Image-Guided Radiotherapy and Tumor Motion Considerations.
Image-guided RT implies the presence of radiographic imaging incorporated into the radiation treatment device. Commonly used imaging devices include kilovoltage orthogonal planar imaging or cone-beam CT scanning. This allows direct visualization of the tumor target and/or critical organs immediately before treatment is delivered, while the patient is immobilized, as frequently as every treatment fraction. The use of image-guided RT allows the reduction of the expansion margin around the clinical target volume, since interfraction variations in patient positioning are reduced.190
This can, in turn, reduce the exposure of the surrounding normal lung tissue.
A large component of the expansion margin for lung cancer is designed to allow for positional uncertainty of the tumor that corresponds with the respiratory excursion of the diaphragm. Allowing for intrafraction respiratory motion is a required part of radiation treatment planning for lung cancer, and can be accomplished in several ways. The use of four-dimensional CT scans in treatment planning allows the accurate measurement of tumor motion for an individual patient,191
and the correlation of tumor position with an external fiducial. After the acquisition of a fourdimensional CT scan, various motion management techniques can be employed: expansion of the intended treatment volume based on the measured motion, gated treatment in which the patient is only treated during a portion of the respiratory cycle, or abdominal compression where the diaphragmatic motion is damped using external compression devices. Tumor tracking, where the radiation aperture follows tumor while it moves, is an area of growing interest.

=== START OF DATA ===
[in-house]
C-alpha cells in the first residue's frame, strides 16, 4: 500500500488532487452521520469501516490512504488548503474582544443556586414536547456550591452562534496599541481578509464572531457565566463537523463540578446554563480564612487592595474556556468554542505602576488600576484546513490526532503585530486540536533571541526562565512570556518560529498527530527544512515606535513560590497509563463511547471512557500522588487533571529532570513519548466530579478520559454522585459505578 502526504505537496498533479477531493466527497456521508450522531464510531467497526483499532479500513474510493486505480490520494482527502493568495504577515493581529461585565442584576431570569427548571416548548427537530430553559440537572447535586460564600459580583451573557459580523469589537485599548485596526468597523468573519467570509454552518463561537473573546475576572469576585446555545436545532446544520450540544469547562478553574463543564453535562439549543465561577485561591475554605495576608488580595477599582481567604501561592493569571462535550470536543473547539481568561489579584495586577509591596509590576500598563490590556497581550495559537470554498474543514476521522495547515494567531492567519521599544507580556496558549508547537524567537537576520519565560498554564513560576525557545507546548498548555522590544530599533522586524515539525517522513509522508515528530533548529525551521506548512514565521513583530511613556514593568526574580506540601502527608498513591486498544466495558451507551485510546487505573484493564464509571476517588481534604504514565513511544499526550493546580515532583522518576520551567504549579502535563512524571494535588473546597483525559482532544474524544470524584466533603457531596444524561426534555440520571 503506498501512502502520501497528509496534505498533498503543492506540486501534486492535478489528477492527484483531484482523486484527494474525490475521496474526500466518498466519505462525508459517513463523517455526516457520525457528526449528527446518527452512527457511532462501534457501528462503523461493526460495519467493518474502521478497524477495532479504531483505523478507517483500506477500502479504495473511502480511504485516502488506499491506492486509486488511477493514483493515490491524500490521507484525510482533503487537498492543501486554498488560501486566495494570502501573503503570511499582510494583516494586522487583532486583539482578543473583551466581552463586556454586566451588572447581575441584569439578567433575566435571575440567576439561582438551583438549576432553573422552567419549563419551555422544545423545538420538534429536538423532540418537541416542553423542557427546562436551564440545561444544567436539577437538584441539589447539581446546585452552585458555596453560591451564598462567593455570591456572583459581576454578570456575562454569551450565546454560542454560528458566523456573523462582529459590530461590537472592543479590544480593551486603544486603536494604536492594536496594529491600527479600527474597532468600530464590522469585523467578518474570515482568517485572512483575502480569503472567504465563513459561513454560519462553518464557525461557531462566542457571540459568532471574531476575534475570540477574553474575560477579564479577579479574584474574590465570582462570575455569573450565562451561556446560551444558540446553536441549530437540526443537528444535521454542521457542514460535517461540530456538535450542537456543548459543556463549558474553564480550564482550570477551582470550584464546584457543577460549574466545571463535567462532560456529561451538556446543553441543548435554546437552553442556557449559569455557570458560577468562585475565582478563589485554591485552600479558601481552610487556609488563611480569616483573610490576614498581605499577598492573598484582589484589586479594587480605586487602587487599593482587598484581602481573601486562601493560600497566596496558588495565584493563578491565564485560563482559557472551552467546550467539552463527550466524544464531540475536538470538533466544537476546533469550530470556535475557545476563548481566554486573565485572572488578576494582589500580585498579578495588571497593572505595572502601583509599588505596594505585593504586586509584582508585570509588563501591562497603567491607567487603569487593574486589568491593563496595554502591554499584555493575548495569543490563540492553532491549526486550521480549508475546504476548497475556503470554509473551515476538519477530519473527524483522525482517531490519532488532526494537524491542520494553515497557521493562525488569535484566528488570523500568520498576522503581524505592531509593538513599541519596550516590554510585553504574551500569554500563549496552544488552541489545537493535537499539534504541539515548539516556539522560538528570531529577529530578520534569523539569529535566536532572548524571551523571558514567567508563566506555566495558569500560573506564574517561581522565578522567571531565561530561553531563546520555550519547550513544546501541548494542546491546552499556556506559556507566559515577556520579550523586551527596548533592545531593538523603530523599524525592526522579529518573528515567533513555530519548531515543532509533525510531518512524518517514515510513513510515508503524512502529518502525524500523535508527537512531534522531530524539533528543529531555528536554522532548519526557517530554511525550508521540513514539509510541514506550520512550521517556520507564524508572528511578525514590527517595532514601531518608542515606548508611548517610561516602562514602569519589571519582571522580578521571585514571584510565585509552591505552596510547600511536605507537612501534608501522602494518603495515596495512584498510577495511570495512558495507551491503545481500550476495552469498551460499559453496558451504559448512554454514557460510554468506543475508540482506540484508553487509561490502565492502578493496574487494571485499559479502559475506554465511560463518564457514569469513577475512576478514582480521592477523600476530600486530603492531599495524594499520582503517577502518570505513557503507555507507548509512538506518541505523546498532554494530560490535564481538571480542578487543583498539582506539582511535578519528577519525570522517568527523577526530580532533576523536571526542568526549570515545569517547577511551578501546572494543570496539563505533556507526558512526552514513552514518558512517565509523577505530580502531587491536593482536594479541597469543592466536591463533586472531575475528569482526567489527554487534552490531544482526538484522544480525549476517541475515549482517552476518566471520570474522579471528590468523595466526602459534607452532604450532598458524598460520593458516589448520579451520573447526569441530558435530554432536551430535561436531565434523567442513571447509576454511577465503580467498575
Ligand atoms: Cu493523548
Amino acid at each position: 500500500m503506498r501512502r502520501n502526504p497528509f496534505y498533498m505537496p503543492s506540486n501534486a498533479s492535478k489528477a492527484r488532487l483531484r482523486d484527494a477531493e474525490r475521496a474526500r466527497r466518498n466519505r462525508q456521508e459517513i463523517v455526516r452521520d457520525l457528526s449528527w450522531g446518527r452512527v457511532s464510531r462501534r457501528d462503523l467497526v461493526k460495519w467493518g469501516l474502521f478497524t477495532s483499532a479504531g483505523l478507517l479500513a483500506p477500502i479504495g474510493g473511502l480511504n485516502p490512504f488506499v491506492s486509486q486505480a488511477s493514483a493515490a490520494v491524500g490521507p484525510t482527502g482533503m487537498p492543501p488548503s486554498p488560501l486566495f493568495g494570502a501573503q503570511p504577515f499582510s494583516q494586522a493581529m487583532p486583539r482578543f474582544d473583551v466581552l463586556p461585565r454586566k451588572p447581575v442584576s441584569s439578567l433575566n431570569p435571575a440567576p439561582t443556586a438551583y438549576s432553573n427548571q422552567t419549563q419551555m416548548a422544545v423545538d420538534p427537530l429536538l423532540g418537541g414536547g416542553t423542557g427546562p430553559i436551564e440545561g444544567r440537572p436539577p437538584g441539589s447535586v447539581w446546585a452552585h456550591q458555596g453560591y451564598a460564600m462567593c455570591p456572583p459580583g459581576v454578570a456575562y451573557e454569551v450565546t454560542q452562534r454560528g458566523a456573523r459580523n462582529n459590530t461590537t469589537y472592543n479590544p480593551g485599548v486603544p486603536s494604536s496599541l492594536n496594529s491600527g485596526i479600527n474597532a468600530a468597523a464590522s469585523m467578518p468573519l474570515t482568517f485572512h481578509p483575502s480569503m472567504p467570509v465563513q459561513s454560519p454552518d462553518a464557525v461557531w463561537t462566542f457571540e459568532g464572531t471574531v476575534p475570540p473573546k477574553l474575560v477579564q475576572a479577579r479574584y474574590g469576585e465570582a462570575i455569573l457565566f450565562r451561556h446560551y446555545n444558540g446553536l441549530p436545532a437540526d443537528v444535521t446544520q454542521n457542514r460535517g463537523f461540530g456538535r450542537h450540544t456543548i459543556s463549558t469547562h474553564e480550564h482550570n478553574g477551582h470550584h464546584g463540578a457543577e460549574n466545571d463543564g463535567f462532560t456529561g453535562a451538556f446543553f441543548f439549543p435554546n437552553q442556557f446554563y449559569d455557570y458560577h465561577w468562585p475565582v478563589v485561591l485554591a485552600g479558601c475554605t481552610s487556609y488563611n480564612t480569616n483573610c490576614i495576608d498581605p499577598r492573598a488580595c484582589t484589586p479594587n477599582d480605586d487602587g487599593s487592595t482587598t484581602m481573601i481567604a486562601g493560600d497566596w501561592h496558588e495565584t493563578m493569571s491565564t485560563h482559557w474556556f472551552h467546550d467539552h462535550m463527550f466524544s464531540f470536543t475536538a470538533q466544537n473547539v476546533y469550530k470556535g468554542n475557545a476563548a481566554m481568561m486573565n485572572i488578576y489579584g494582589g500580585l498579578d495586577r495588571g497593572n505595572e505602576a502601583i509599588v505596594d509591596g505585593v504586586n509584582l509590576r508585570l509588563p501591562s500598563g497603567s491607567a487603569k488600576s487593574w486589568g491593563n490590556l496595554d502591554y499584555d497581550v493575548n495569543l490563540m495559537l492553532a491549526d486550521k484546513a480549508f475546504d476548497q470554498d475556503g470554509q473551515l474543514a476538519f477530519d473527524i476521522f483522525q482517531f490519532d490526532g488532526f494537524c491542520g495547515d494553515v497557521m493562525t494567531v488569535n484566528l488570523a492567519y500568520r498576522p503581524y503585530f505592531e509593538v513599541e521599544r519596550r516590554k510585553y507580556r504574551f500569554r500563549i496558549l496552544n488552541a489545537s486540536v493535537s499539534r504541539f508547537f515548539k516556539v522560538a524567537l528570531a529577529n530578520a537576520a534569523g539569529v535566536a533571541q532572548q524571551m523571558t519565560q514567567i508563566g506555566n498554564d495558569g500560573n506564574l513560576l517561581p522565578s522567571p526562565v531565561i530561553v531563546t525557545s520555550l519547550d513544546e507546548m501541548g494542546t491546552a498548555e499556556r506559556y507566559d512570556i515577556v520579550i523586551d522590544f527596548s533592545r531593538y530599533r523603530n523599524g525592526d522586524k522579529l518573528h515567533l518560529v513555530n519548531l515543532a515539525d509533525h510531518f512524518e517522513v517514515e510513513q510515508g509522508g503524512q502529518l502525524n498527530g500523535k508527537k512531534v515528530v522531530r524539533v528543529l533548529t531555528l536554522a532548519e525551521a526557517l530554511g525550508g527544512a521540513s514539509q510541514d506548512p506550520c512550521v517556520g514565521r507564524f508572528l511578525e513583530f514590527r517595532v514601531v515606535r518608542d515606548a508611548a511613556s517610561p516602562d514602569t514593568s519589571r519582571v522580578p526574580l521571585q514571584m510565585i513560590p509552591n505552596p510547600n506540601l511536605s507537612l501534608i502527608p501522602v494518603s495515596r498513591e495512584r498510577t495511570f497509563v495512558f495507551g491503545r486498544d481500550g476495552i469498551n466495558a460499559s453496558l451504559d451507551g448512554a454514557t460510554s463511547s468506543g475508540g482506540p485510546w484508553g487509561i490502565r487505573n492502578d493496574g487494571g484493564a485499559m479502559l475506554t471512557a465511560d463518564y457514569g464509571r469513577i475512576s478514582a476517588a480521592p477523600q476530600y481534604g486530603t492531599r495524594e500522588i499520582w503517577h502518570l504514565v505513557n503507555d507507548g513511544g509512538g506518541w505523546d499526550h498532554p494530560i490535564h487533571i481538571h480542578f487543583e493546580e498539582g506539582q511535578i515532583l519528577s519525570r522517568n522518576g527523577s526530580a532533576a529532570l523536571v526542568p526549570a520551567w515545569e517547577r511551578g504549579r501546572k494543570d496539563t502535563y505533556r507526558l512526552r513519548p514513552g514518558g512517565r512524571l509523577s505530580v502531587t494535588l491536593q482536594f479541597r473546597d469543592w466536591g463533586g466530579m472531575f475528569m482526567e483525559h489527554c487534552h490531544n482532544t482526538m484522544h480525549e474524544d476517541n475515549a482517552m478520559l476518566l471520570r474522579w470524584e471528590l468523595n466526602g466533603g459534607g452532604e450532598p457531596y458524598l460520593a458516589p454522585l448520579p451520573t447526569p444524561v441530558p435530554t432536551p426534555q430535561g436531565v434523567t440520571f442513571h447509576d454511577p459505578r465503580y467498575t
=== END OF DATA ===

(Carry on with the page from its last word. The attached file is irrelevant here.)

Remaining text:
The use of charged particle therapy such as protons is an area of active investigation in lung cancer. Protons have distinct physical characteristics that suggest they can be used to deliver thoracic radiation with a lower risk of side effects, when compared to standard photon therapy. The deposition of proton energy in tissue can be modulated by changing the beam energy, leading to much lower entry doses than photons, and an even more significant in the drop-off of the exit dose. Proton radiation beam arrangements do not need to enter and exit through lung tissue to avoid critical structures such as the spinal cord, which should decrease the risk of RP and radiation fibrosis.192
Phase 2 trials of fractionated proton therapy with concurrent chemotherapy in locally advanced lung cancer have demonstrated excellent median survival, with relatively low toxicity.193,194
A large cooperative group randomized trial is ongoing.
Radiation Toxicity. The risk and severity of radiation toxicity are related to the dose and volume of normal tissue that are exposed, to the presence or absence of underlying comorbidities, as well as the functional organization of the particular organ at risk. Emami et al.195